Monday, July 25, 2016
Cocktail: Ode to Mayahuel's Six Shooter
Cocktails like margaritas, mojitos and mint juleps may rule summer, but it's this cocktail hat has captured our attention at the moment. It's the kind of drink that makes you appreciate what goes into making a truly great cocktail--a drink that's an amazing blend of quality components that somehow transcends the qualities of its ingredients to become distinctive in its own right.
I'm talking about Mayahuel's Six Shooter, currently our favorite cocktail. We first enjoyed this drink when we visited Mayahuel in December, and had it again when we were there last month. The drink is so good, we actually ordered it twice both of those times.
Given our love of this drink, I really wanted to make it at home. Mayahuel has shared many of its cocktail recipes with various print and online publications, I've yet to see a printed recipe for the Six Shooter. If I was going to enjoy this drink at home, I'd have to come up with a recipe myself. What an exciting challenge!
Let's start with the basics of what a Six Shooter is. One of Mayahuel's greatest strengths is that its mezcal cocktails are not just a bunch of margarita variants. The bar really puts efforts into exploring all the wonderful ways that mezcal can be enjoyed apart from mixing it with lime and orange liqueur (although, admittedly, mezcal does make a really good margarita).
The Six Shooter is a potent drink. It's mostly all liquor. In fact, it's not too dissimilar from a Manhattan, which has been our drink of choice the last couple years. The Six Shooter is mostly spirits with some sweet modifiers, bitters and a few other flavors. Taking a page from the Manhattan, I thought it would make sense to balance the spirits and sweet modifiers at a 2-to-1 ratio.
Unlike a Manhattan, the drink has a lot of ingredients. It's base is split between mezcal and rum, with the latter comprised of a South American rum and a Jamaican rum. Mayahuel's Jamaican rum of choice is Smith & Cross, but I couldn't find that, so instead I use Appleton Estate Jamaican rum. Smith & Cross is a navy-strength rum clocking in at 114 proof; in contrast, Appleton is only 80 proof, so this does power it down a bit, but there's so much booze here that it's still a pretty stiff drink. The South American rum is El Dorado 12-Year-Old Rum made in Guyana, which I had no trouble finding. For the mezcal, I went with Del Maguey Vida, a solid mezcal for cocktail mixing.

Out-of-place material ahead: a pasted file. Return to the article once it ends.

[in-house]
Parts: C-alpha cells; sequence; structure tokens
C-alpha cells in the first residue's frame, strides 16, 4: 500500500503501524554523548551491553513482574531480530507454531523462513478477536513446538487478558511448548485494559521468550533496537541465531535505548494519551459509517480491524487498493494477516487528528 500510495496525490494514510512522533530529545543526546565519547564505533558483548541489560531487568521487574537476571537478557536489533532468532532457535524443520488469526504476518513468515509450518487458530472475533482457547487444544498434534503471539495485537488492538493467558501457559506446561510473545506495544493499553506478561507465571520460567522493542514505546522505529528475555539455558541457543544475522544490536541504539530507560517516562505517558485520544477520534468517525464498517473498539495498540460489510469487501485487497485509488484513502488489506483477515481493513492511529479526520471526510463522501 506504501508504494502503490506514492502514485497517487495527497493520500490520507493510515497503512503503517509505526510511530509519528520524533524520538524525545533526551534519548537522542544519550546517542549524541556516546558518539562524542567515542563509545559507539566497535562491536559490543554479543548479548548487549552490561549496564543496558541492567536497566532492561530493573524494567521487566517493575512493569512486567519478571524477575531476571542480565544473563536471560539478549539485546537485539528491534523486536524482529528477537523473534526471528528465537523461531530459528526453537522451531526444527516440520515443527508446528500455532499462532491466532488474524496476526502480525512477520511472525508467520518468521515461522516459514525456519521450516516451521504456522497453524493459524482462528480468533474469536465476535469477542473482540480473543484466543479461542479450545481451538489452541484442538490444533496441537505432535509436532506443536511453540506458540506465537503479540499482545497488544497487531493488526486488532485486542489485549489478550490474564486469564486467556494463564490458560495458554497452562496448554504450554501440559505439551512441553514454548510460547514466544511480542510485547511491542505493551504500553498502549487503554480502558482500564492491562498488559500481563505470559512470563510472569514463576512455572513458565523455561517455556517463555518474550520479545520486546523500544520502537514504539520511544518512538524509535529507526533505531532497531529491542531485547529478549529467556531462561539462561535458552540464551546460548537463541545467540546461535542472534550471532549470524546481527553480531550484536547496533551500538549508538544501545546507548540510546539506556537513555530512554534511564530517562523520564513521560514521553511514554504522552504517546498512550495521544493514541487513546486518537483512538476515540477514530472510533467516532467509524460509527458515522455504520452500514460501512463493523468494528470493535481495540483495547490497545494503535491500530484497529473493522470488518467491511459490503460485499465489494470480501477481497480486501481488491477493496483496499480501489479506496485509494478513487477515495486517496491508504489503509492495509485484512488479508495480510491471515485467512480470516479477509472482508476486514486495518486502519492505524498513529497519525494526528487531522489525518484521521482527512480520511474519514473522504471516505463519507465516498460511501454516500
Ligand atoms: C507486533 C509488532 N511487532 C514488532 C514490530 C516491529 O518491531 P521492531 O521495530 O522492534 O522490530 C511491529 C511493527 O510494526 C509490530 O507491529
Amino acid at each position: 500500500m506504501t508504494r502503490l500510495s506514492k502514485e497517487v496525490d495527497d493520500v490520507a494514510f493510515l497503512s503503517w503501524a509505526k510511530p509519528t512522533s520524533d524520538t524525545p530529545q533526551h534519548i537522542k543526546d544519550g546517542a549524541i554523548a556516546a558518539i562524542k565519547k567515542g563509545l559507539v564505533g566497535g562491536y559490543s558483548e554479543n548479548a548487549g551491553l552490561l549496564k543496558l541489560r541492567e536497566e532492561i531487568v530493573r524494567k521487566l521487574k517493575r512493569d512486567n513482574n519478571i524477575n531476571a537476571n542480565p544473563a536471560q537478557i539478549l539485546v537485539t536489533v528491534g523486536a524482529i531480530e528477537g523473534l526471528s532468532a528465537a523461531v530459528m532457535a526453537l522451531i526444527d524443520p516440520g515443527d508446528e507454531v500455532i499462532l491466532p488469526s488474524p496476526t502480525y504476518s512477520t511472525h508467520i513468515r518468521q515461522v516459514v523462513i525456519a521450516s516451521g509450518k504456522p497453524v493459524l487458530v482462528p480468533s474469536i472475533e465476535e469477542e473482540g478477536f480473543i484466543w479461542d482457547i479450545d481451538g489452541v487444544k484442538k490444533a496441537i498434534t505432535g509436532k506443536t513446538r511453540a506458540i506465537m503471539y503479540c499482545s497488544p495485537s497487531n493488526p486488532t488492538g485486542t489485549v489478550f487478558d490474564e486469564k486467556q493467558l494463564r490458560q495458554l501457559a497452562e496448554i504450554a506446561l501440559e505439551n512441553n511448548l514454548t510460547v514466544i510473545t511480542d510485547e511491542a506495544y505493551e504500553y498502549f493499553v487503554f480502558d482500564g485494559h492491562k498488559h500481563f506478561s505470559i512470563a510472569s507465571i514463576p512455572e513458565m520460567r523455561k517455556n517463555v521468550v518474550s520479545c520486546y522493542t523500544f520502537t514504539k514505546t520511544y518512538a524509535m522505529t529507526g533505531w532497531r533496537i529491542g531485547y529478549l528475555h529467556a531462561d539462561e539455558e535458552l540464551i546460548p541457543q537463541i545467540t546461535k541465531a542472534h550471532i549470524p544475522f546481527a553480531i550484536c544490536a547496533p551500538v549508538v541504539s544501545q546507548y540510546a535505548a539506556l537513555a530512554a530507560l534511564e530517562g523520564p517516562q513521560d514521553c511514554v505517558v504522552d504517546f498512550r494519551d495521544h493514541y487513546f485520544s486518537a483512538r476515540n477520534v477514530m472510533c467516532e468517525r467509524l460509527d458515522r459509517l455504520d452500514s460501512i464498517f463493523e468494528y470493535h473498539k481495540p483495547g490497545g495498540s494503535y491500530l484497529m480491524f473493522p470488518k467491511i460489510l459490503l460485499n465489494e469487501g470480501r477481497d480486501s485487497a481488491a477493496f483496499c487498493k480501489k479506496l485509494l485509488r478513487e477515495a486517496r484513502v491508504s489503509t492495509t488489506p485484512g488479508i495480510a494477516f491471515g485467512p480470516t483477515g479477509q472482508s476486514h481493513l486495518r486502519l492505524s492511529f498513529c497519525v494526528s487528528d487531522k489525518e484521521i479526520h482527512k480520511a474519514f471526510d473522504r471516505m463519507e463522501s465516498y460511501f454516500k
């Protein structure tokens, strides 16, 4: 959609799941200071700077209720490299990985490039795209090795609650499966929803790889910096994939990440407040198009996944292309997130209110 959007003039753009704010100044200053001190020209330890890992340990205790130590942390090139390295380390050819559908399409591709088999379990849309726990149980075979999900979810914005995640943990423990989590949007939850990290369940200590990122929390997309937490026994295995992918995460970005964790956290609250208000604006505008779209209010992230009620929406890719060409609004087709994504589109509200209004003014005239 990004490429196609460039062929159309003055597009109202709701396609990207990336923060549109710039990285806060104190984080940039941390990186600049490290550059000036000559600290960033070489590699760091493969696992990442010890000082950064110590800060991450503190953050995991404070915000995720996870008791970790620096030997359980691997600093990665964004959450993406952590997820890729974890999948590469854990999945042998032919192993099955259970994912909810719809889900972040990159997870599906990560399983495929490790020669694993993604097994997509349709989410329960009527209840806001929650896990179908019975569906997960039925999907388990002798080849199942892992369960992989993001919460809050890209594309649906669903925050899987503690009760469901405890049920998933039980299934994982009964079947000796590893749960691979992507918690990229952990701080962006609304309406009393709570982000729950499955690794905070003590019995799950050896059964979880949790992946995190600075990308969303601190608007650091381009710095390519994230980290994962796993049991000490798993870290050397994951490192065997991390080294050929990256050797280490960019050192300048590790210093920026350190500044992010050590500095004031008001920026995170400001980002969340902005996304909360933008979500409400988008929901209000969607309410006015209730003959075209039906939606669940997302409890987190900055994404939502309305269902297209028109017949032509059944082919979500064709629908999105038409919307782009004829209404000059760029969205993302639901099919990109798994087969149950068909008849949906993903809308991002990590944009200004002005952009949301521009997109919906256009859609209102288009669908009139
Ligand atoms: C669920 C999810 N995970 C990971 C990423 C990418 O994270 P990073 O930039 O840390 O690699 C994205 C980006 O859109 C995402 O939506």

The sweet modifiers are also split between a sweet vermouth, specifically Punt e Mes, which a more bitter than typical sweet vermouth, and Ramazzotti, an Italian amaro that is also bitter and sweet, although nothing like a sweet vermouth. It's one of those European liqueurs that has been around for centuries with a secret, carefully guarded recipe.
The other flavors of the drink help round it out, including the classic additions of Angostura (itself a Caribbean product) and orange bitters. The last ingredients is the most mysterious: "cold brew demurara" according to Mayahuel's menu. What could that be? "Cold-brew" probably refers to cold-brewed coffee, which is coffee steeped overnight with cold water rather than quickly with hot water. Cold-brew coffee has been a fad lately. Last fall, Eater published a story about where to find cocktails made with cold-brew coffee, which included The NoMad's drink, The Gentlemen's Exchange, a wonderful whiskey cocktail with a number of bitter and sweet ingredients not unlike the Six Shooter (we tried to drink when we visited The NoMad and it's also really good). A touch of bitter depth from coffee is perfect in this drink. As for the "demurara," I assume that's either an intentional or unintentional misspelling of "demerara," a type of light brown sugar. Possibly the cold-brew just has demerara sugar dissolved in it, although I made a separate rich simple syrup with two parts sugar to one part water.
The hard part about not having a recipe for a cocktail is the proportions, but setting this up sort of like a Manhattan worked rather well. Without having a real Six Shooter in my hand to compare this to, it's hard to say how exactly like the original drink this is, but I think it comes pretty close and, regardless, it's really quite delicious. If you're a cocktail fanatic like me, I definitely recommend giving this a try, as well as visiting Mayahuel to try the original.
Ode to Mayahuel's Six Shooter
Inspired by the Six Shooter cocktail at Mayahuel in New York City
1 oz. Del Maguey Vida Mezcal
1/2 oz. El Dorado 12 Year Old Rum
1/2 oz. Appleton Estate Jamaican Rum
1/2 oz. Ramazzotti
1/2 oz. Punt e Mes
1 tsp. cold-brewed coffee (see note 1)
1 tsp. rich demerara syrup (see note 2)
1 dash Angostura bitters
1 dash Regan's orange bitters
Combine all ingredients in a cocktail mixing glass with ice. Stir until very cold then strain into a chilled coupe glass. No garnish.
Note 1: to make cold-brewed coffee, combine 1 tbsp. coffee with 1 cup of cold water and stir. Refrigerate and allow to infuse for 24 hours, then fine-strain the coffee to remove the grounds (alternatively, make it in a French press and press the plunger down after 24 hours). Store coffee in the refrigerator up to 2 weeks.
Note 2: to make rich demerara syrup, combine 2/3 cup demerara sugar with 1/3 cup water in a microwave safe bowl (a 1-cup Pyrex glass measuring cup is perfect for this). Microwave on high until the mixture steams and the sugar dissolves when stirred, about 2 minutes. Allow to cool then transfer to an appropriate container to store in the refrigerator for up to 4 weeks.
Restaurant: Mayahuel (New York, N.Y.)